Is it possible to be both parent and friend to our children?
Clear boundaries are vital so a child understands the consequences of stepping outside them
As we get older, the parent-child relationship becomes less imbalanced, which allows a friendship to form more easily
I was recently chatting to a friend about issues I was having with my daughter – the usual rows over tidying her room and spending less time on electronic devices and my friends response was that I need to be her parent, not her friend.
That got me thinking: is it possible to be both parent and friend to our children, or is it even a good idea?
To get a clear idea of what we are talking about I think it is important to look at both relationships.
Parent-child relationships are dependent relationships where one half is far more dependent on the other, for obvious reasons. It is the primary function of parents to care for their offspring in terms of providing them with everything they need to physically survive. A secondary function of a parent is to nurture their child emotionally and intellectually by giving them the tools to learn new skills and protect their own emotional wellbeing.
Friendships are different in that they are based on a reciprocal approach where each party is both dependent on, and independent of, the other. In most cases this means that both of the people involved invest as much as the other, emotionally and physically.
Looking at this alone, it is difficult to see how the two could work in tandem with each other. In modern society, there is certainly an expectation that parents will play more of a role socially and emotionally in their children’s lives than in previous generations, and while there is no issue with being involved in your children’s lives, it is important to also encourage independence and self-development.
It’s natural for parents to want to be everything for their child but being their friend is crossing a line
Counselling psychotherapist Emer Loughrey advises that parents should not try to be all things to their children all the time. “This is certainly a common enough dilemma where parents at times struggle with the concept of being their child’s friend. It’s natural for parents to want to be everything for their child but being their friend is crossing a line.”
Parents have certain undeniable and unavoidable tasks when raising children, one of which is setting boundaries, showing their children the acceptable limits in terms of behaviour and adjusting those limits when they are no longer appropriate. Loughrey feels that although the move towards a more nurturing approach is good, it needs to be done in tandem with boundary settings. “Part of the role of parenting is to set appropriate boundaries and negotiate, communicate and review such boundaries as children progress into adolescents,” she says. “Irish society has become much more responsive and nurturing towards children, which is really positive, but this needs to be balanced against the equally important aspect of setting boundaries.”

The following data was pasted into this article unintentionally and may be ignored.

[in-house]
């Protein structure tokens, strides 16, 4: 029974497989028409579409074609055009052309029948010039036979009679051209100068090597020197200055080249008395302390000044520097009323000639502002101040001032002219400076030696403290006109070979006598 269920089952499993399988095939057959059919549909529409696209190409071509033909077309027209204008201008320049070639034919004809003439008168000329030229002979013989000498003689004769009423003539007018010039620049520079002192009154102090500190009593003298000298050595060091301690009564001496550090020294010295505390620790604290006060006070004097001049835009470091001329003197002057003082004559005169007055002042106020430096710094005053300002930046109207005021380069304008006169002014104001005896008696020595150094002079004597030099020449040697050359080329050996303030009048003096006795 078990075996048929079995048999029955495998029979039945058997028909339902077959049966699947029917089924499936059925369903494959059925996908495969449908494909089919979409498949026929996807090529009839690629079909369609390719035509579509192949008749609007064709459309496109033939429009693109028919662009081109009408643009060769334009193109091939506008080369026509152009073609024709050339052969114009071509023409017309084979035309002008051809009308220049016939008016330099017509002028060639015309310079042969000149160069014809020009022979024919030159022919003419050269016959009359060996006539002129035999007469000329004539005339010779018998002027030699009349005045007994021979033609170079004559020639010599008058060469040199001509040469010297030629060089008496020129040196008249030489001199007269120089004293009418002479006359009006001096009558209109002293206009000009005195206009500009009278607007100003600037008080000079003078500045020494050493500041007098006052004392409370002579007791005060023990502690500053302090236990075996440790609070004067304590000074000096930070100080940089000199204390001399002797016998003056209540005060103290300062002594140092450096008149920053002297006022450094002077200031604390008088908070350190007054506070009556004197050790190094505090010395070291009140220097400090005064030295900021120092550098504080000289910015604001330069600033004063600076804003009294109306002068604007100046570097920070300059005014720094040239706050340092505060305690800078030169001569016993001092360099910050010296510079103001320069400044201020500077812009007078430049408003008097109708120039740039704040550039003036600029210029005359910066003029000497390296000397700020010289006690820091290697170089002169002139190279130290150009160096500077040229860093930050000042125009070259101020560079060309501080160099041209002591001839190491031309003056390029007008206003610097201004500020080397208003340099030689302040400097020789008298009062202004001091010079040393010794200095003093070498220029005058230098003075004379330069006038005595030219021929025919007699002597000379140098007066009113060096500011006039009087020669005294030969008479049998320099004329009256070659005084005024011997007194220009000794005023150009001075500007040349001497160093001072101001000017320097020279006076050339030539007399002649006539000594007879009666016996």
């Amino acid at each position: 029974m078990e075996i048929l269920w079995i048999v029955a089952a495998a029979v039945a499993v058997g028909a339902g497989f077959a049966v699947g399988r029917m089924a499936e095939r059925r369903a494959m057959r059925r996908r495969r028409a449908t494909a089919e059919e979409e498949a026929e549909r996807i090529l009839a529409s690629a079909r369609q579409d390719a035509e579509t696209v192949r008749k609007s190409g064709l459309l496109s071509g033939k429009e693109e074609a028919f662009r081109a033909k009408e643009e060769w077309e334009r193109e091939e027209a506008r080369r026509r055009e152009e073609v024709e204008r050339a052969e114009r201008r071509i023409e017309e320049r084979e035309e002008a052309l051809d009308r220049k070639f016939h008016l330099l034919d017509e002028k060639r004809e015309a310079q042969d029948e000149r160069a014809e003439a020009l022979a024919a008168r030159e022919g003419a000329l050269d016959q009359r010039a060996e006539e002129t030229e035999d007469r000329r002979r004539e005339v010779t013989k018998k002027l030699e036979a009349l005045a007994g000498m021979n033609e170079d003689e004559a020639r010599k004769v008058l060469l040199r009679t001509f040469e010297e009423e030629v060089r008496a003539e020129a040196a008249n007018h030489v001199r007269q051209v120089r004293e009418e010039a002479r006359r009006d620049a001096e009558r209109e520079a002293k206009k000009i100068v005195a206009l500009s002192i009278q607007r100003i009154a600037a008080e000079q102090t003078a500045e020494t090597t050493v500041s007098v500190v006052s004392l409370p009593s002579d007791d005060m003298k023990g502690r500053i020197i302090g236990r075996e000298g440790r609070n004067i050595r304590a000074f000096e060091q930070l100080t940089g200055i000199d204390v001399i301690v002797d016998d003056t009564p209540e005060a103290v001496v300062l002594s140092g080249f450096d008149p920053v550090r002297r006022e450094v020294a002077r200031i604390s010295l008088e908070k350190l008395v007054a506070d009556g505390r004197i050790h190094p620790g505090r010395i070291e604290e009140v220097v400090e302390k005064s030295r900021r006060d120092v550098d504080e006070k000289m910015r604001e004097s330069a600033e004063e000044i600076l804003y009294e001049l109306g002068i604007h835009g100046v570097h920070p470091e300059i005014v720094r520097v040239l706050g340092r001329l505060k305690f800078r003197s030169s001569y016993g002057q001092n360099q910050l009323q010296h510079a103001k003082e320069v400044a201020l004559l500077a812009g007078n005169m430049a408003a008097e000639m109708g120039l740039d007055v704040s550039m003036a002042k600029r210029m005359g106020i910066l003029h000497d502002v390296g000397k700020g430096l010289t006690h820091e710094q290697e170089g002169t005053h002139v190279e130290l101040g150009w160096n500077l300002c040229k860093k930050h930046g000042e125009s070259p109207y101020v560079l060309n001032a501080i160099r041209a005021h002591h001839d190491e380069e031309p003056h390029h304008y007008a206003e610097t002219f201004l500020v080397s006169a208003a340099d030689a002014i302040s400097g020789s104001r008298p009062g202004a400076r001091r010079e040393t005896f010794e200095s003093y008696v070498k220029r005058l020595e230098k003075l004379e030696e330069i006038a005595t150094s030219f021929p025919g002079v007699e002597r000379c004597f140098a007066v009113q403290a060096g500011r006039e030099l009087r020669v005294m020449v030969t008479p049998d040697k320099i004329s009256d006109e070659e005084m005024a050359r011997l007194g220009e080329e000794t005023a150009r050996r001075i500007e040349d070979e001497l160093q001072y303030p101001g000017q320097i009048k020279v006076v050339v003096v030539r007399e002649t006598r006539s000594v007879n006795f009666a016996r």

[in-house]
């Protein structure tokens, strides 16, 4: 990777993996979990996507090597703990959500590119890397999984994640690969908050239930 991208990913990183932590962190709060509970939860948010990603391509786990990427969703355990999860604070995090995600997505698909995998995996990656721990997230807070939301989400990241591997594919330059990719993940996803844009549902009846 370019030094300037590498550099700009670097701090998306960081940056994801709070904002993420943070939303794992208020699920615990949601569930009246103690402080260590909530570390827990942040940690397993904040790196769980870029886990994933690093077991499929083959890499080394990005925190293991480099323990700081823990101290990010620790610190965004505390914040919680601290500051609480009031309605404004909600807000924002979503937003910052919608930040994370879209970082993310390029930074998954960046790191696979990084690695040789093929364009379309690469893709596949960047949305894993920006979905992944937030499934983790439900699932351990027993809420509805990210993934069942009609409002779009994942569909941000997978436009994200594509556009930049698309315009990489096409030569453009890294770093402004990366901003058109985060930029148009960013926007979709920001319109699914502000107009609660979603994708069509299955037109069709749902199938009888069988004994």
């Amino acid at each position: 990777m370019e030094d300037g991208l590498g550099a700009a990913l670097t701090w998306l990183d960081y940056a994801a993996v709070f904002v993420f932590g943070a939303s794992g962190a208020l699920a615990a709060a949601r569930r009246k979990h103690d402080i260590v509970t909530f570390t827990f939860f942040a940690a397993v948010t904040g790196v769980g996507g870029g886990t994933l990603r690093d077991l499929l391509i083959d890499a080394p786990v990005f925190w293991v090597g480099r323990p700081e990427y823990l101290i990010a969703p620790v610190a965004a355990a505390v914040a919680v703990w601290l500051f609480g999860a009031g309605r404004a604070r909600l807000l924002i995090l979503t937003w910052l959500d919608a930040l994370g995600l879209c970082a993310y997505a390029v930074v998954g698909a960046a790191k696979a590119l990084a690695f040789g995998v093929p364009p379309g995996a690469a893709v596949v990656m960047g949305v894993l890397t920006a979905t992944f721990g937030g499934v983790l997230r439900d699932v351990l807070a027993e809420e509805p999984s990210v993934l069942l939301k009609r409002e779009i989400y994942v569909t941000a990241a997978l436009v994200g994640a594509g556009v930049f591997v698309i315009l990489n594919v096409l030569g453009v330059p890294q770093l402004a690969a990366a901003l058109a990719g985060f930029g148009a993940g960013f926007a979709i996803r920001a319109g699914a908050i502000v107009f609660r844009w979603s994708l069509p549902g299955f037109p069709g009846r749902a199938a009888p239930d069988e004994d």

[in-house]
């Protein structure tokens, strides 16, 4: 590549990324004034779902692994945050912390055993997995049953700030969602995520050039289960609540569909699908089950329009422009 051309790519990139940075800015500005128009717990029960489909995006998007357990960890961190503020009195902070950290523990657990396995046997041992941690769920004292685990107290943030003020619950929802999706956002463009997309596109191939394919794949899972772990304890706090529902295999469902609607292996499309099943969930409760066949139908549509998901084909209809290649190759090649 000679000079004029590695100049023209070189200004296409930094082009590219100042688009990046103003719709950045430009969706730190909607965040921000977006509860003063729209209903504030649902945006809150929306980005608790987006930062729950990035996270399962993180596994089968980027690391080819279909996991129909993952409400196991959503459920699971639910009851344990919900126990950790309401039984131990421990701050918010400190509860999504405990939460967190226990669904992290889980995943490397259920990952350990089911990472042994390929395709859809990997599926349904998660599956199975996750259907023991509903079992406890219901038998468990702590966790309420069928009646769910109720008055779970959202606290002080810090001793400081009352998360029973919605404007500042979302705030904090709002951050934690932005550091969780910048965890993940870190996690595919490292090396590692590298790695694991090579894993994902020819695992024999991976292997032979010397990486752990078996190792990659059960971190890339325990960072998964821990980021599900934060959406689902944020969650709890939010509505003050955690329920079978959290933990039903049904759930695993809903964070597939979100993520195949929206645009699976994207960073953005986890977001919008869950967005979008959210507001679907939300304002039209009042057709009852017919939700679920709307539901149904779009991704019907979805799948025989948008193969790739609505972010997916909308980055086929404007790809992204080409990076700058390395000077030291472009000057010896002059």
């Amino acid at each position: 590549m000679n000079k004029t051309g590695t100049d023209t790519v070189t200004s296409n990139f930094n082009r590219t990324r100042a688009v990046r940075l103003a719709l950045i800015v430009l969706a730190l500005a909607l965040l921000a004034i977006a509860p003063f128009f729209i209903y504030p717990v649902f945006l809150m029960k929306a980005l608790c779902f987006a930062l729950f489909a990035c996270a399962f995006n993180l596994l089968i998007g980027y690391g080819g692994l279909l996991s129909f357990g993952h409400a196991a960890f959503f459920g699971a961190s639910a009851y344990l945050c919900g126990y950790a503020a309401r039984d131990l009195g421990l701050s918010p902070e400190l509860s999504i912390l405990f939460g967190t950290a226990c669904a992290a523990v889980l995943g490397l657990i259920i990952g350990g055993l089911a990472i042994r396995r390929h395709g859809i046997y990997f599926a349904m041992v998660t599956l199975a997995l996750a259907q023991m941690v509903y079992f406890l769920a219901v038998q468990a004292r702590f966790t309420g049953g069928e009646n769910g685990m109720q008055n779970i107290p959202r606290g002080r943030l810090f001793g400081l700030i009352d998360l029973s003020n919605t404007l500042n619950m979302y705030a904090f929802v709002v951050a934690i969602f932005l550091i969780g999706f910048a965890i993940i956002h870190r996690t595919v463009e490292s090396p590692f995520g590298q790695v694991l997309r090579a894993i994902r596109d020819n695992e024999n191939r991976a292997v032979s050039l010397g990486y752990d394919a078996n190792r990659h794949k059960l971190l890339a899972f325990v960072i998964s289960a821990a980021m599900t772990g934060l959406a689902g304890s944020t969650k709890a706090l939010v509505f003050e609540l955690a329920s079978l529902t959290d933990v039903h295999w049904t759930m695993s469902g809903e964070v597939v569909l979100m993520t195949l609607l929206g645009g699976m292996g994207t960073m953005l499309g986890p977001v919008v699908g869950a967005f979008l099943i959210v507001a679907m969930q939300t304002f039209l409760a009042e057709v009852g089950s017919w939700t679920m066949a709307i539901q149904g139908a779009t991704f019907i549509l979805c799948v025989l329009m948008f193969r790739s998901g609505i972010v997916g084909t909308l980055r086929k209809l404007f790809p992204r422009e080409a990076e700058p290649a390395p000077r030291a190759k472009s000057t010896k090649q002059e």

Friends and peers play a different but equally important role in a child’s development
It is vital to a child’s development that clear boundaries are in place and that he or she understands the consequences of stepping outside those boundaries. It allows them to navigate their world safely and learn what is or is not acceptable outside the confines of their family unit. “Sometimes as parents we forget that boundaries and rules keep children feeling safe, making their world predictable in parts and secure,” says Loughrey.
Another reason why being both parent and friend does not work is that parents provide a safe emotional and physical space where children feel grounded, where they know they will find stability regardless of whether the world outside the family is chaotic. Parents and families provide a safe haven for children to discover their likes and dislikes, their abilities and their barriers, without fear of rejection or ridicule, and this is crucial for their development. Loughrey says that children “need parents to be their anchor and be there to help them grow and develop to their full potential”.
The role of friendship
Friends and peers play a different but equally important role in a child’s development by offering a different perspective, one that often mirrors their own. When we hear a child tell a parent they “don’t understand”, this makes sense from a practical point of view. For parents to effectively carry out their role, they need this understanding to be provided by friends and peers who create a sense of acceptance and belonging.
Loughrey says the roles should be mutually exclusive. “Their friends are their peers of an equal age; their parents have a very different role with responsibilities attached.”
Being a parent does not mean that you cannot develop a good healthy relationship with your child but the lines between parent and friend need to be firmly established, advises Loughrey “Being responsive by being caring and listening and supporting our children should not be confused with being their friends.”
As we get older, the parent-child relationship becomes less imbalanced, which allows a friendship to form more easily. Although we didn’t always agree when I was growing up, this is something I have experienced with my own mother as our relationship has become less of a power struggle and more of a mutually supportive arrangement.
However, this is only possible when a child matures and the dynamic changes.